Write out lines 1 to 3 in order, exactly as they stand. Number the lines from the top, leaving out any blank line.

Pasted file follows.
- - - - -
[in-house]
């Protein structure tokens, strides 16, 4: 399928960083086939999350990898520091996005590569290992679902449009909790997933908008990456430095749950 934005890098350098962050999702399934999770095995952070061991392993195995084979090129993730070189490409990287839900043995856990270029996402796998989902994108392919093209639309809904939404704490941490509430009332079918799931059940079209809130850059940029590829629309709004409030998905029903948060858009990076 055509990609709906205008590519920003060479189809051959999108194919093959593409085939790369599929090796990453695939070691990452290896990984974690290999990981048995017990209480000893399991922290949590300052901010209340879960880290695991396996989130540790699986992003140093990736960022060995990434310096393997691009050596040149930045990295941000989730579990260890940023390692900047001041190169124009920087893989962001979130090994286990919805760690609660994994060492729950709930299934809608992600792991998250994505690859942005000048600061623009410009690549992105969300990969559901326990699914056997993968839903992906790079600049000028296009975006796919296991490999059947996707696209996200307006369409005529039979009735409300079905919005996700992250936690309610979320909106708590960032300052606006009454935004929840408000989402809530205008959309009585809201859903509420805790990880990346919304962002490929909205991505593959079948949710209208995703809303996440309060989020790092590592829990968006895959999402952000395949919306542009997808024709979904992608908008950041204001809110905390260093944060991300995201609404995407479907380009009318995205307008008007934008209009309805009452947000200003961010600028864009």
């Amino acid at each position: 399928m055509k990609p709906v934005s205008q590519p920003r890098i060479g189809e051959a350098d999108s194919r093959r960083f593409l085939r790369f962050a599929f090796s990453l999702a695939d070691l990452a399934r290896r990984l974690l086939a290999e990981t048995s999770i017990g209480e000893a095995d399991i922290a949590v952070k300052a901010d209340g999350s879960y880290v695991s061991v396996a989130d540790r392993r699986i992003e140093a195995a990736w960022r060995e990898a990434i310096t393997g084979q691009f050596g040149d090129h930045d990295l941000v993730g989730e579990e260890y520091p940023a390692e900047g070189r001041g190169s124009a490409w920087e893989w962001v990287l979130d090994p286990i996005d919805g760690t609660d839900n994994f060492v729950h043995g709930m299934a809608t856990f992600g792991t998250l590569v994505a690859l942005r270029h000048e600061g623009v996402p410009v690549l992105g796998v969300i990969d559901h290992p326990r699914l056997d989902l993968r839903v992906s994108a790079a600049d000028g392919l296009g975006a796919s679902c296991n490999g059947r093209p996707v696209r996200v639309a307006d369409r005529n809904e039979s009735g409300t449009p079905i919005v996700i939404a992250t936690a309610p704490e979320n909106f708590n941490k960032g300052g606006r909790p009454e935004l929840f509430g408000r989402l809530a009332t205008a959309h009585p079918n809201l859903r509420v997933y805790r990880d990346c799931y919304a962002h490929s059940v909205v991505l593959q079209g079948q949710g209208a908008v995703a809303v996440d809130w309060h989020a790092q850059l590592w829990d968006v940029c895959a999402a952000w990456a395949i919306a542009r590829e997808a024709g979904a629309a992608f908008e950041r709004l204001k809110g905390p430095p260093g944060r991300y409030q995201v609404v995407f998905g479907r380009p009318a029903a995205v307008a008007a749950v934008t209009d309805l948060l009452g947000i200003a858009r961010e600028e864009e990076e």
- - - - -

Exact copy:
[in-house]
């Protein structure tokens, strides 16, 4: 399928960083086939999350990898520091996005590569290992679902449009909790997933908008990456430095749950 934005890098350098962050999702399934999770095995952070061991392993195995084979090129993730070189490409990287839900043995856990270029996402796998989902994108392919093209639309809904939404704490941490509430009332079918799931059940079209809130850059940029590829629309709004409030998905029903948060858009990076 055509990609709906205008590519920003060479189809051959999108194919093959593409085939790369599929090796990453695939070691990452290896990984974690290999990981048995017990209480000893399991922290949590300052901010209340879960880290695991396996989130540790699986992003140093990736960022060995990434310096393997691009050596040149930045990295941000989730579990260890940023390692900047001041190169124009920087893989962001979130090994286990919805760690609660994994060492729950709930299934809608992600792991998250994505690859942005000048600061623009410009690549992105969300990969559901326990699914056997993968839903992906790079600049000028296009975006796919296991490999059947996707696209996200307006369409005529039979009735409300079905919005996700992250936690309610979320909106708590960032300052606006009454935004929840408000989402809530205008959309009585809201859903509420805790990880990346919304962002490929909205991505593959079948949710209208995703809303996440309060989020790092590592829990968006895959999402952000395949919306542009997808024709979904992608908008950041204001809110905390260093944060991300995201609404995407479907380009009318995205307008008007934008209009309805009452947000200003961010600028864009």
């Amino acid at each position: 399928m055509k990609p709906v934005s205008q590519p920003r890098i060479g189809e051959a350098d999108s194919r093959r960083f593409l085939r790369f962050a599929f090796s990453l999702a695939d070691l990452a399934r290896r990984l974690l086939a290999e990981t048995s999770i017990g209480e000893a095995d399991i922290a949590v952070k300052a901010d209340g999350s879960y880290v695991s061991v396996a989130d540790r392993r699986i992003e140093a195995a990736w960022r060995e990898a990434i310096t393997g084979q691009f050596g040149d090129h930045d990295l941000v993730g989730e579990e260890y520091p940023a390692e900047g070189r001041g190169s124009a490409w920087e893989w962001v990287l979130d090994p286990i996005d919805g760690t609660d839900n994994f060492v729950h043995g709930m299934a809608t856990f992600g792991t998250l590569v994505a690859l942005r270029h000048e600061g623009v996402p410009v690549l992105g796998v969300i990969d559901h290992p326990r699914l056997d989902l993968r839903v992906s994108a790079a600049d000028g392919l296009g975006a796919s679902c296991n490999g059947r093209p996707v696209r996200v639309a307006d369409r005529n809904e039979s009735g409300t449009p079905i919005v996700i939404a992250t936690a309610p704490e979320n909106f708590n941490k960032g300052g606006r909790p009454e935004l929840f509430g408000r989402l809530a009332t205008a959309h009585p079918n809201l859903r509420v997933y805790r990880d990346c799931y919304a962002h490929s059940v909205v991505l593959q079209g079948q949710g209208a908008v995703a809303v996440d809130w309060h989020a790092q850059l590592w829990d968006v940029c895959a999402a952000w990456a395949i919306a542009r590829e997808a024709g979904a629309a992608f908008e950041r709004l204001k809110g905390p430095p260093g944060r991300y409030q995201v609404v995407f998905g479907r380009p009318a029903a995205v307008a008007a749950v934008t209009d309805l948060l009452g947000i200003a858009r961010e600028e864009e990076e």